William Ewart Gladstone

Died aged c. 89

William Ewart Gladstone FRS FSS (/ˈɡlædstən/; 29 December 1809 – 19 May 1898) was a British statesman and Liberal politician. In a career lasting over 60 years, he served for 12 years as Prime Minister of the United Kingdom, spread over four non-consecutive terms beginning in 1868 and ending in 1894. He also served as Chancellor of the Exchequer four times, serving over 12 years. Gladstone was born in Liverpool to Scottish parents. He first entered the House of Commons in 1832, beginning his political career as a High Tory, a grouping which became the Conservative Party under Robert Peel in 1834. Gladstone served as a minister in both of Peel's governments, and in 1846 joined the breakaway Peelite faction, which eventually merged into the new Liberal Party in 1859. He was chancellor under Lord Aberdeen (1852–1855), Lord Palmerston (1859–1865) and Lord Russell (1865–1866). Gladstone's own political doctrine—which emphasised equality of opportunity and opposition to trade protectionism—came to be known as Gladstonian liberalism. His popularity amongst the working-class earned him the sobriquet "The People's William". In 1868, Gladstone became prime minister for the first time. Many reforms were passed during his first ministry, including the disestablishment of the Church of Ireland and the introduction of secret voting. After electoral defeat in 1874, Gladstone resigned as leader of the Liberal Party. From 1876 he began a comeback based on opposition to the Ottoman Empire's reaction to the Bulgarian April Uprising. His Midlothian Campaign of 1879–80 was an early example of many modern political campaigning techniques. After the 1880 general election, Gladstone formed his second ministry (1880–1885), which saw the passage of the Third Reform Act as well as crises in Egypt (culminating in the Fall of Khartoum) and Ireland, where his government passed repressive measures but also improved the legal rights of Irish tenant farmers. Back in office in early 1886, Gladstone proposed home rule for Ireland but was defeated in the House of Commons. The resulting split in the Liberal Party helped keep them out of office—with one short break—for 20 years. Gladstone formed his last government in 1892, at the age of 82. The Government of Ireland Bill 1893 passed through the Commons but was defeated in the House of Lords in 1893, after which Irish Home Rule became a lesser part of his party's agenda. Gladstone left office in March 1894, aged 84, as both the oldest person to serve as Prime Minister and the only prime minister to have served four non-consecutive terms. He left Parliament in 1895 and died three years later. Gladstone was known affectionately by his supporters as "The People's William" or the "G.O.M." ("Grand Old Man", or, to political rivals "God's Only Mistake"). Historians often call him one of Britain's greatest leaders.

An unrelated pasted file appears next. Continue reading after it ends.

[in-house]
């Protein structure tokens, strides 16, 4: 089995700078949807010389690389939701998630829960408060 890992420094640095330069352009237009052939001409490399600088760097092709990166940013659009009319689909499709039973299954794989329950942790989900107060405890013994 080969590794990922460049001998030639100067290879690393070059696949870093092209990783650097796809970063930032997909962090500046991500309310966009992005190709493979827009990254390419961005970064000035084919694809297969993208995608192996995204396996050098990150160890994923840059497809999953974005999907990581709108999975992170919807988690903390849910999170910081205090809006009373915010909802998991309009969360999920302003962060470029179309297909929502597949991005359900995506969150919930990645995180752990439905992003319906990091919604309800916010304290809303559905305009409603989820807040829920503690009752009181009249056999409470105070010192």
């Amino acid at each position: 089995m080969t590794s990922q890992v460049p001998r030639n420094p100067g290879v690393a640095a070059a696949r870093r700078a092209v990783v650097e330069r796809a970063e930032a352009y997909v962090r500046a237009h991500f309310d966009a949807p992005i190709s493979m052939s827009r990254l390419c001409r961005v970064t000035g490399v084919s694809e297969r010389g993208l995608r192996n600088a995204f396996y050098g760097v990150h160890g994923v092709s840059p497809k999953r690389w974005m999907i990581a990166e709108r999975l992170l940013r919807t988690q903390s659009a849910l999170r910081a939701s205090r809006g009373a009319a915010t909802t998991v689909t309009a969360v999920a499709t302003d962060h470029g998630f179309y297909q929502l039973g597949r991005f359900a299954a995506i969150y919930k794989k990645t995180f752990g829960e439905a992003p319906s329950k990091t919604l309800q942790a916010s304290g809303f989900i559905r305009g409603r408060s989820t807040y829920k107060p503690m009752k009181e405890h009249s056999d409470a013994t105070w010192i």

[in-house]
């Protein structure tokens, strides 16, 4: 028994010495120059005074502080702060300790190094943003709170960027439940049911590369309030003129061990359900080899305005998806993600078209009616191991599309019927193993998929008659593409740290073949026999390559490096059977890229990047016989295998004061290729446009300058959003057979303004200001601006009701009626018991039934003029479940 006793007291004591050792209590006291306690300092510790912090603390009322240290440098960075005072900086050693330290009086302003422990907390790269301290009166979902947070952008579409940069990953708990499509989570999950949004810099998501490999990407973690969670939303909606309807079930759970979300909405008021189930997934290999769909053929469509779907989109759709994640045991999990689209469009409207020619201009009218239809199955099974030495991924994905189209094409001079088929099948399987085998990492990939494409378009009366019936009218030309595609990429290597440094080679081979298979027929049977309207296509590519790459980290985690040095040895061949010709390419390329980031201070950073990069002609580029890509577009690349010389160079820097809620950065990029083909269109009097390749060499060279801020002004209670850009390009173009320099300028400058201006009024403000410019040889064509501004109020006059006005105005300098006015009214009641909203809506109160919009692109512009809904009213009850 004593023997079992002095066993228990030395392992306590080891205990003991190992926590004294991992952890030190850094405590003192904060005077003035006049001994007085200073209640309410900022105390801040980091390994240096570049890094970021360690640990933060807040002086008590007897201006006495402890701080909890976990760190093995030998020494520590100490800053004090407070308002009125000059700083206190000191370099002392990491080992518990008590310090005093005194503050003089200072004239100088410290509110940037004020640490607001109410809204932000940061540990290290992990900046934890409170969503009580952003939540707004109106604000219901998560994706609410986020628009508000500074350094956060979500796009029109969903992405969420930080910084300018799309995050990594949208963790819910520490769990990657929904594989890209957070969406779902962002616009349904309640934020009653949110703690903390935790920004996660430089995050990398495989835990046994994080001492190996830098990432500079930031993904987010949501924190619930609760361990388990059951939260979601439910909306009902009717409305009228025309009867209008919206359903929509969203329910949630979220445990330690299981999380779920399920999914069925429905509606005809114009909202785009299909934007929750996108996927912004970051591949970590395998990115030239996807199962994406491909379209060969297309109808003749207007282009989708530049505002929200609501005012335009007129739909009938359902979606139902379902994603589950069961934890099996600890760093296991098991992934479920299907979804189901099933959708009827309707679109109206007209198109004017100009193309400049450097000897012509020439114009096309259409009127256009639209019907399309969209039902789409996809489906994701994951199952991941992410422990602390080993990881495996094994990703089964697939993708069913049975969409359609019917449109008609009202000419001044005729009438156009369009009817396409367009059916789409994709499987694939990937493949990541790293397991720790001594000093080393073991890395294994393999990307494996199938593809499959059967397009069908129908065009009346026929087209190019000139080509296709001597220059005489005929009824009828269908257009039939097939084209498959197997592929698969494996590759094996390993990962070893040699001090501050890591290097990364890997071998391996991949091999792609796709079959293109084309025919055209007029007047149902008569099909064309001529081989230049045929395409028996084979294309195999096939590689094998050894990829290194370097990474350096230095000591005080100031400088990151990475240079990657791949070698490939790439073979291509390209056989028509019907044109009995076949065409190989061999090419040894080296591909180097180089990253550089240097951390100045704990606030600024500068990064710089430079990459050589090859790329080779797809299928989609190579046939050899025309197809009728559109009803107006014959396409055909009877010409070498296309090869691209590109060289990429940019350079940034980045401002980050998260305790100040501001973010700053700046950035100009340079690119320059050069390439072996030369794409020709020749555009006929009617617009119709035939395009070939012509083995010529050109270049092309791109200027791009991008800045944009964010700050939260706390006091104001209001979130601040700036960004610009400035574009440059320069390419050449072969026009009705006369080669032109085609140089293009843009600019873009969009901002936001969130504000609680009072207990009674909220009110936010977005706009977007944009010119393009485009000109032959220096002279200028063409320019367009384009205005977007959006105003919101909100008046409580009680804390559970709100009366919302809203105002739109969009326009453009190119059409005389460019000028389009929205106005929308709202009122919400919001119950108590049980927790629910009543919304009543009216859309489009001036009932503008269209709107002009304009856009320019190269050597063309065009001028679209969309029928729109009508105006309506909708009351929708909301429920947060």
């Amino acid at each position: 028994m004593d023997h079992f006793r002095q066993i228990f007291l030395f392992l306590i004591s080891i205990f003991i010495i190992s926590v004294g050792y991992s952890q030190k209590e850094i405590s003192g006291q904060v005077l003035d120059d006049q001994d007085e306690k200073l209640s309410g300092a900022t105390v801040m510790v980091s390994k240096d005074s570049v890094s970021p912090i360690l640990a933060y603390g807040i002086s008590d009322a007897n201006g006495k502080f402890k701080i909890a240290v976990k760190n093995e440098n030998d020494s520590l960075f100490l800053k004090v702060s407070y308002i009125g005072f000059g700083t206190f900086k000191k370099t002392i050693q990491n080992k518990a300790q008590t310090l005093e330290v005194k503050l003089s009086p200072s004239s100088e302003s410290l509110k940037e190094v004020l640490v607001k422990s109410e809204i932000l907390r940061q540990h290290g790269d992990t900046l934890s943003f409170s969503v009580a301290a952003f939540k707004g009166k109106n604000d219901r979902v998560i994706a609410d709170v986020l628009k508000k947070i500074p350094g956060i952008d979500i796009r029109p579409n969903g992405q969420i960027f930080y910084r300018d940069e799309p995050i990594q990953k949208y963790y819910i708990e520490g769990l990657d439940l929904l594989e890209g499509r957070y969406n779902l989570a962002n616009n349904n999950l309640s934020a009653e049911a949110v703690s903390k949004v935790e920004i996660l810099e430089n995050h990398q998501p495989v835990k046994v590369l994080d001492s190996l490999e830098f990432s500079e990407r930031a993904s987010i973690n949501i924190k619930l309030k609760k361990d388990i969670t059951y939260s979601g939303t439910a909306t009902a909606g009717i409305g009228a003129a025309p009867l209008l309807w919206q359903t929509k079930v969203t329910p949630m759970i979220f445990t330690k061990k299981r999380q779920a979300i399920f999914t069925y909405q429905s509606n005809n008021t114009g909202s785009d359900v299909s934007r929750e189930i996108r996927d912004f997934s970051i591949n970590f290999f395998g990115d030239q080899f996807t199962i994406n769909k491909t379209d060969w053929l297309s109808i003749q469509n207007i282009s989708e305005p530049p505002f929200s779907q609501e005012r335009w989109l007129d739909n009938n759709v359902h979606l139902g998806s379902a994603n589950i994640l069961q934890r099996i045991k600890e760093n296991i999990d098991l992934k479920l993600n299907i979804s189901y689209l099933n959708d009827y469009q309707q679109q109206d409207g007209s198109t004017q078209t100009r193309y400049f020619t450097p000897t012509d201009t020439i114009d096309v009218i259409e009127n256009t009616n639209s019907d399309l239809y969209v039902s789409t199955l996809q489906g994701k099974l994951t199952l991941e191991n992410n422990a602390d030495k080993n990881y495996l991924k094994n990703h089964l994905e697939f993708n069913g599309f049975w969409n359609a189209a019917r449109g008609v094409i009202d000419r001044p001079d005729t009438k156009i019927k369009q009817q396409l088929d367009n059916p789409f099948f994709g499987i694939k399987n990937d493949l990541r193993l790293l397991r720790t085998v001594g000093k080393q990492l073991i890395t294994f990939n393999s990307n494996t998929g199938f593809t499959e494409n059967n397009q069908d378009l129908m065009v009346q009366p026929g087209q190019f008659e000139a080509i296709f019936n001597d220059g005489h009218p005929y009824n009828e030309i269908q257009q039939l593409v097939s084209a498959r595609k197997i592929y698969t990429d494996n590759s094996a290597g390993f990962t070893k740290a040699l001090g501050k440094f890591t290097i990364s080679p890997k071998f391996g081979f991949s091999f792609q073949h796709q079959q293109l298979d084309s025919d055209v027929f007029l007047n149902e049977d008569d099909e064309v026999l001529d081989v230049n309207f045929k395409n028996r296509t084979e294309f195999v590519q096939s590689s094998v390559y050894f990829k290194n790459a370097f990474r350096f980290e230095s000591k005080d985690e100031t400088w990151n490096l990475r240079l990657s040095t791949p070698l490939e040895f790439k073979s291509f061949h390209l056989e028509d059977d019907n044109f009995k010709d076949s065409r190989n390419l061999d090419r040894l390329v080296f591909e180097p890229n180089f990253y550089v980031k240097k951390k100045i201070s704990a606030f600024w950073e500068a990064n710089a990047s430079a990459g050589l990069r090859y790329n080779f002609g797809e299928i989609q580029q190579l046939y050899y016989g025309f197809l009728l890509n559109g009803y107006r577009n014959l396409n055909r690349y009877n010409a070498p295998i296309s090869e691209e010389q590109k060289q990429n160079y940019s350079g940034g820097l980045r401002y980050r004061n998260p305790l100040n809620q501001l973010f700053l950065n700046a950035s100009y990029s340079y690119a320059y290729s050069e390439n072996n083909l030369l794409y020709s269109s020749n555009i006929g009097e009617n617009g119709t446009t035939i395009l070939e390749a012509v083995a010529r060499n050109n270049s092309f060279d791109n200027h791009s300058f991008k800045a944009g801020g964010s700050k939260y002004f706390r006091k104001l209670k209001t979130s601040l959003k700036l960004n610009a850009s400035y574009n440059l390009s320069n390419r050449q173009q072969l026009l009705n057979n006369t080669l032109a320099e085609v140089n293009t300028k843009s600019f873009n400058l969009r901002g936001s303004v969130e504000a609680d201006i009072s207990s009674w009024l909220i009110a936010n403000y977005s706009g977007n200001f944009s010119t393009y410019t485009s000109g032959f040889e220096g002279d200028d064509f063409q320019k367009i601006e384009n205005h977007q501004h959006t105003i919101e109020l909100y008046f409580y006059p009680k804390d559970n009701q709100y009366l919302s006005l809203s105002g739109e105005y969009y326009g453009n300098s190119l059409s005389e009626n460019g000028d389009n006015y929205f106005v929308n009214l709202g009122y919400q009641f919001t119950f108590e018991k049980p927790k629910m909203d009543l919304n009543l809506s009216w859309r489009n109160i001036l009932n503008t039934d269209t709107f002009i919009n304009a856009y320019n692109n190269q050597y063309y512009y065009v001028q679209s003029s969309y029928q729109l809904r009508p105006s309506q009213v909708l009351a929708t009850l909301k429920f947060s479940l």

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Family tree

Commemorated on 9 plaques

William Ewart Gladstone (1809-1898) statesman lived here

11 Carlton House Terrace, London, United Kingdom where they lived

Here lived three Prime Ministers: William Pitt Earl of Chatham 1708-1778 Edward Geoffrey Stanley Earl of Derby 1799-1869 William Ewart Gladstone 1809-1898

Chatham House, 10 St James's Square, Westminster, SW1, London, United Kingdom where they lived

In a house on this site lived from 1854-1875 Sir Charles Lyell 1797-1875 geologist,and from 1876-1882 William Ewart Gladstone 1809-1898 statesman

73 Harley Street, Westminster, W1, London, United Kingdom where they lived

William Ewart Gladstone 1809-1898 often stayed at this hotel then known as Lion Mansions Hotel

Royal Albion Hotel (facing sea), Brighton, United Kingdom where they stayed

Felled by the Right Hon W. E. GladstoneMay 11th 1875

Tunnel Road, Nottingham, United Kingdom where they felled a tree

Gladstone four times prime minister born in this house 29th December 1809

62 Rodney Street, Liverpool, United Kingdom where they was born (1809)

On this site the Rt Hon W. E. Gladstone delivered his last speech to his Greenwich constituents November 30th 1878

Eglinton Road School, Paget Rise, Plumstead, London, United Kingdom where they spoke (1878)

The Isla Gladstone Conservatory Stanley Park This conservatory was completed in 1900, constructed of cast iron and wrought iron with direct, elegant lines at the foundry of Mackenzie & Moncur in Edinburgh. Popular for its year-round floral displays until World War II, the Conservatory fell into disrepair in the 1950s and was re-built in 2009 with the added lower level. On opening it was named 'The Gladstone Conservatory' to honour William Ewart Gladstone, citizen of Liverpool and Liberal Prime Minister of Great Britain four times in the 19th Century. In re-building for the 21st Century it was re-named as a tribute to the women of Liverpool and to the memory of Isla Gladstone, 20th century designer, gardener and student at Liverpool.

Anfield Road, Liverpool, United Kingdom where they was

"Clinton Arms" Hotel known as the "Cardinals Hat" in the 14th and 15th centuries and as The Kings Arms during the 16th to early 19th centuries. Lord Byron stayed in this building during 1806 and 1807 when two volumes of his poems were being printed in Newark. W. E. Gladstone addressed Newark electors from a window in this hotel when returned as Conservative MP in 1832. An important posting inn during coaching days.

Market Place, Newark-on-Trent, United Kingdom where they spoke (1832)